Tags: Navrozov | Germany | music | composers | Russia | Stalin | arts

Stalin, Hitler, Eclipsed the Arts of the Times

By Lev Navrozov   |   Thursday, 20 Jan 2011 12:46 PM

In 1914, the year when World War I began, many inhabitants of Russia, well-educated in the humanities, had ceased to believe that the government of Russia would ensure a sufficient prosperity for the population of Russia. As a “revolutionary song” of those times proclaimed:

No, not to heaven,
But to earth, throw your dice,
It is on earth that we shall build a paradise!

Let me tell you how I became blessed with paradise in hell — in Stalin’s Russia.

Before 1945, Stalin persecuted and eliminated those who endangered his power, however conjecturally or fantastically.

After 1945, Stalin started the persecution of Jews. He planned to exterminate them, but did not finish the task simply because he died. During that hell, against the background of the overall scarcity of goods and empty stores, sold at ordinary shops in Moscow were gramophone records of classical music.

Here I should make several reservations about myself. My mother played the piano only when she had lived in Vitebsk as a young girl. Neither my father nor I nor anyone I knew played any musical instrument.

Yet in my possession, as a teenager, was a gramophone as well as records of German classical music!

Let me recall the German composers, whose music of genius was immortalized on those records.

The time limits I take were the youth of Bach (he was 15 years of age in 1700) and Wagner’s death (1883). Within the span between those two remarkable events creating their music of genius were Beethoven, Brahms, Handel, Hayden, Mahler, Mendelssohn, Mozart, Schubert, C. Schumann, and R. Schumann.

Yes, all those composers were Germans. The two-century feast of musical genius was discontinued when Gavrilo Princip, a “19-year-old Serbian patriot” used his pistol to kill the Austro-Hungarian Arch-duke and his wife in June of 1914.

Through mutual exchanges of retaliations, World War I (1914 to 1918) was on. And World War I led to World War II, since the Versailles Treaty, which Germany signed after World War I, declared Germany as being the aggressor, though Gavrilo Princip was not even a German, but a “Serbian patriot.” As a result, many Germans were offended, frightened, and turned to support Hitler, a soldier in World War I, who they thought might bring Germany back to its prewar power, and proclaimed him the “leader.” Since then history aimed at World War II.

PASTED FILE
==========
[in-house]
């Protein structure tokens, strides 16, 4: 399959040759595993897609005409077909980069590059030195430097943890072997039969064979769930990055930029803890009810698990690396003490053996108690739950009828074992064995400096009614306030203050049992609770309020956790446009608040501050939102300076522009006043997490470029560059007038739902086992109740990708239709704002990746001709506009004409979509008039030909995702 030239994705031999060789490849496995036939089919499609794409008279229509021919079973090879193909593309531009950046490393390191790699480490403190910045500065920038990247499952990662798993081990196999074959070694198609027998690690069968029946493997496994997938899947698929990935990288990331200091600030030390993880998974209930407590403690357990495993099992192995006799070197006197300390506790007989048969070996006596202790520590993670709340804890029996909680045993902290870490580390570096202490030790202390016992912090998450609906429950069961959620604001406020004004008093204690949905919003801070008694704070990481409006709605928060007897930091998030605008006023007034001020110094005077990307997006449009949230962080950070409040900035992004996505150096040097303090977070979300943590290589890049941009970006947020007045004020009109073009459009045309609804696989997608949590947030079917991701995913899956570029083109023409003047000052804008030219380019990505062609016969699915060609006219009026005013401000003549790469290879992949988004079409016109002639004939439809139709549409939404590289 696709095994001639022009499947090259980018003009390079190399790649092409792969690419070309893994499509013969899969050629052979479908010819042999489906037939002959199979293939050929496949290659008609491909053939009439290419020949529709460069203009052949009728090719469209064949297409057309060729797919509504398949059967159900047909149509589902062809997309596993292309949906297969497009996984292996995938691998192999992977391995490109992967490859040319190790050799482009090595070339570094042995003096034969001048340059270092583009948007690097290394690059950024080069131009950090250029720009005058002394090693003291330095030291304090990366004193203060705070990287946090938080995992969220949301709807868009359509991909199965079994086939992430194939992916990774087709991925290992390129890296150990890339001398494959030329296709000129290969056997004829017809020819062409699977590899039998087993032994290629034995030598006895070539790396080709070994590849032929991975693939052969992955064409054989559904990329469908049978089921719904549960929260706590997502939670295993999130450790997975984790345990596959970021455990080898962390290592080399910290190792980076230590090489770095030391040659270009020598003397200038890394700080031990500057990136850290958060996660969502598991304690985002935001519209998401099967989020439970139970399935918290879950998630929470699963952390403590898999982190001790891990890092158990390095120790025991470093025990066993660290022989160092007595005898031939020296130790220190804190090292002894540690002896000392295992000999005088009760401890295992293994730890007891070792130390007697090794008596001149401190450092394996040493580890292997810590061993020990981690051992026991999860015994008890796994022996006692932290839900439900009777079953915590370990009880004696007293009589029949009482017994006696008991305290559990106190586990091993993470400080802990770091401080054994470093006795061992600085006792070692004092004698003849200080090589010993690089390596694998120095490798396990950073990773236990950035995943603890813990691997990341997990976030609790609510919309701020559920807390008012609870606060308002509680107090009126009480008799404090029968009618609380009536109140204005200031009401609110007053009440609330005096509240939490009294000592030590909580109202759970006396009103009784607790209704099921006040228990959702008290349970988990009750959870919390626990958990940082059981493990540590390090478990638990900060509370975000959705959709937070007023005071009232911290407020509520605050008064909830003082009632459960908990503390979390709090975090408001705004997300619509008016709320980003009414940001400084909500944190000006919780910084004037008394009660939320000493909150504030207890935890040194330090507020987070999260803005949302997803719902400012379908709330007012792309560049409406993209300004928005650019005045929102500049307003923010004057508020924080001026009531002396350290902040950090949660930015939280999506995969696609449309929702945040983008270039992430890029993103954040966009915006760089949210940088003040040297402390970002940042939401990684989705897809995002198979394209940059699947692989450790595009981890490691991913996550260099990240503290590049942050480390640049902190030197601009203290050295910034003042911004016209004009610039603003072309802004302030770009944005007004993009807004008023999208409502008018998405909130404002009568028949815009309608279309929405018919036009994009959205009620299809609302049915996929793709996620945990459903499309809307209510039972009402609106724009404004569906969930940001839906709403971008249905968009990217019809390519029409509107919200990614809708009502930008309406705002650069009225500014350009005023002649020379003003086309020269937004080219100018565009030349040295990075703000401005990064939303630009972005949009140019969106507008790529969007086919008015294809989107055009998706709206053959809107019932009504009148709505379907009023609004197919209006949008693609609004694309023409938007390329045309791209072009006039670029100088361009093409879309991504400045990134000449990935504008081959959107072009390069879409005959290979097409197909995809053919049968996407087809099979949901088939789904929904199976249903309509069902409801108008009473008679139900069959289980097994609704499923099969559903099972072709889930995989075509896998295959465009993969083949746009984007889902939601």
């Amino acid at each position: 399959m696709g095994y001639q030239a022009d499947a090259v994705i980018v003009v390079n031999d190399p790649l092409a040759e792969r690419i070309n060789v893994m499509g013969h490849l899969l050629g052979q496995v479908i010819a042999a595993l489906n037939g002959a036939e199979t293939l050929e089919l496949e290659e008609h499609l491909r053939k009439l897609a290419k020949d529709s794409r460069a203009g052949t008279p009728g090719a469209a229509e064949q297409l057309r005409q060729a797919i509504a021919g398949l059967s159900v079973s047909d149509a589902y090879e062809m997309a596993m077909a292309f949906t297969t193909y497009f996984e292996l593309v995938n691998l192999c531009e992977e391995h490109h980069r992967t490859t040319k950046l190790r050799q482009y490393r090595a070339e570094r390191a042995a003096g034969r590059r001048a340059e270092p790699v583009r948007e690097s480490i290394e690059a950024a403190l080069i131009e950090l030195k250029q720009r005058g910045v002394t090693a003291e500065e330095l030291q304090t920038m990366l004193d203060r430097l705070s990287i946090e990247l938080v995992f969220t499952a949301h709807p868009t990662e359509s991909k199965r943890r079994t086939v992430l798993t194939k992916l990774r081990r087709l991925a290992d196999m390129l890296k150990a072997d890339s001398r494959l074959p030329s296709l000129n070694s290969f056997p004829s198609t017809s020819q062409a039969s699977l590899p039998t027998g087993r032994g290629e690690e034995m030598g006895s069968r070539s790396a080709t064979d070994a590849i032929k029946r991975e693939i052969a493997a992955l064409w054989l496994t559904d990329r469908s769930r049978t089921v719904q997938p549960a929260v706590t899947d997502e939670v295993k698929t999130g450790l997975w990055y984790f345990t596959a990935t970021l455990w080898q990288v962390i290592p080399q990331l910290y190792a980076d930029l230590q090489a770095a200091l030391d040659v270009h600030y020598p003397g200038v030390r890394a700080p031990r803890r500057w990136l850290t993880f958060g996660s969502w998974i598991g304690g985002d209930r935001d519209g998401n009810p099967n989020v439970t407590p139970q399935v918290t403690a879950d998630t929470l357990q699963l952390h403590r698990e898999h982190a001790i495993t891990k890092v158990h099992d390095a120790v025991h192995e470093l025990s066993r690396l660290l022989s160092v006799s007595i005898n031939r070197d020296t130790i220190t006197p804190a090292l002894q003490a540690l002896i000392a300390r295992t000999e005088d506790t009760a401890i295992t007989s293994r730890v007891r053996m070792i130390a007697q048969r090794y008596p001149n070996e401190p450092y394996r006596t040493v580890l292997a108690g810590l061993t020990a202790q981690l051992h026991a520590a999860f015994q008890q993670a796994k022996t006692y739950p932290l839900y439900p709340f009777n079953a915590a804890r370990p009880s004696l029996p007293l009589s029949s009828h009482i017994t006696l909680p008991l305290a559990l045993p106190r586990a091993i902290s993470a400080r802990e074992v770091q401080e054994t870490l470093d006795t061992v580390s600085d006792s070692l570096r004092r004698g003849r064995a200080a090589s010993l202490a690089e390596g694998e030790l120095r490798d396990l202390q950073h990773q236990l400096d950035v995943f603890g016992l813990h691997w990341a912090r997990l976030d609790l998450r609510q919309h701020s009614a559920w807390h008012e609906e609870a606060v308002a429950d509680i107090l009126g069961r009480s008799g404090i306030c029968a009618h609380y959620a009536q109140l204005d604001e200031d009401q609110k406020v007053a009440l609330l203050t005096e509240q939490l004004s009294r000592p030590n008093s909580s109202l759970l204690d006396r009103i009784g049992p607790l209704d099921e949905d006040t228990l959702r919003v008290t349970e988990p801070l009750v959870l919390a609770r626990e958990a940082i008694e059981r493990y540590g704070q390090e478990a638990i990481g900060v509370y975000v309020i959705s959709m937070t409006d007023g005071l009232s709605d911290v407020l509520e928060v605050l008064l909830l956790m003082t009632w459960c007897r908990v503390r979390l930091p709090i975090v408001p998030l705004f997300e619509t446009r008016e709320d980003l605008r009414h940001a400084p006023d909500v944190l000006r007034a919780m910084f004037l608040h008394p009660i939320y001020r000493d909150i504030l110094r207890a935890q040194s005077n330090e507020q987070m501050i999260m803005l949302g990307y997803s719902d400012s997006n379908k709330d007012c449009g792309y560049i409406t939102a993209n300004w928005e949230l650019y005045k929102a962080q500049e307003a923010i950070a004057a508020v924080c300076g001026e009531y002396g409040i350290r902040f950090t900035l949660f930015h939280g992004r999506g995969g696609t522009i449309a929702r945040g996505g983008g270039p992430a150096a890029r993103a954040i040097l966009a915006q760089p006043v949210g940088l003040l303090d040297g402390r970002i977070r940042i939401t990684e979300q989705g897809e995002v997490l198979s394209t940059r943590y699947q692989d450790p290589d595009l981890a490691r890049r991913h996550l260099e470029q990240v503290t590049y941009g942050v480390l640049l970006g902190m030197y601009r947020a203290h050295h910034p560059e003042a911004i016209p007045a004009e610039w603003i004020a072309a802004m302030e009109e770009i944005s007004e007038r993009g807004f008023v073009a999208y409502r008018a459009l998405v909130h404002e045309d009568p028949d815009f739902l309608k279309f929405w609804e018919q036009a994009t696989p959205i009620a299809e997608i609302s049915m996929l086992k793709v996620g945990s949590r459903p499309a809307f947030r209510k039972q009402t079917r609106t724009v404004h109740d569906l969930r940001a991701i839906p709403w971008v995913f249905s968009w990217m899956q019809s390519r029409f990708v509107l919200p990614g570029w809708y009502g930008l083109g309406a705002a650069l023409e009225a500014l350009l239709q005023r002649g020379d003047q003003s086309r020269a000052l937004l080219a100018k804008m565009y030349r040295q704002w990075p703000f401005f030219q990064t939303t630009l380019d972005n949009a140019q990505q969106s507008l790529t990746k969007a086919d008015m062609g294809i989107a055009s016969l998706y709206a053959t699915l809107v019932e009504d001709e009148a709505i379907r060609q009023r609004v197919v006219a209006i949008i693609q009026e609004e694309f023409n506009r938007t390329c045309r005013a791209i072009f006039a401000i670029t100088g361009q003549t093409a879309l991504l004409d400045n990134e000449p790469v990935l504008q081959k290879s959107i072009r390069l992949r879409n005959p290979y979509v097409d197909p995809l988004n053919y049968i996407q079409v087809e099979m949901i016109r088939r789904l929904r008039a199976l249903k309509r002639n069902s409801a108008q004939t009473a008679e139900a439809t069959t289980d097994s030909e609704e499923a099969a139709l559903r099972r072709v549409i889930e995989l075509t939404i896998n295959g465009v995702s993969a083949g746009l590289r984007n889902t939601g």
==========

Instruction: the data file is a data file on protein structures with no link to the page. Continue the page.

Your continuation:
What about the two-century feast of German music of genius? It has never reappeared. There was a turn of history. Since then, Germany has become a hostile province for the rest of the West.

As a teenager, I escaped into that German music as into paradise on earth. Were those Germans human or superhuman?

Apart from music, there are paintings and literature in art and culture. But no matter how hard artists and writers tried to go from earth to heaven, their “abstractions” were “human.”

The awe-inducing music created by those Germans does not resemble any reality. If that music of genius is human, it is to the human soul that it belongs. But what is a “human soul”? It is meaningless in this case except as music of genius which one can associate with the word “soul.” But the word “soul” is different in different languages, and none of the words connotes what those Germans heard in their heads as they wrote their music.

Yes, their music of genius first appeared in their brains.

But stupidity also originates in the brain.

The attitude to Germany had changed: It became both despicable as a criminal den and ridiculous (after Stalin’s Russia threw Hitler’s Germany out of the country and its “leader,” a comical hoodlum, killed himself).

The entire period of German history — music of genius for about two centuries — came to an end with the final military farce, in which only the corpses were genuine, including that of the suicidal leader himself.

This phenomenon of the German spirit suggests that history should be divided not into Roman decimals such as centuries, but into spiritual states like genius in music.

In a sense, the studies of human spiritual life and hence of human history have not yet begun in earnest. Was there a spiritual connection between composers of genius in Germany? Why did that flood of genius in Germany occur in those times? Will it ever recur somewhere or never anywhere?

Why Germany? Indeed, what do we know about Germany, pushed into two wars within half a century?

Should Germany be judged not by its greatest composers who ever lived, but by the illiterate clown, declared to be the leader of Germany?


Lev Navrozov can be reached at levnavrozov@gmail.com

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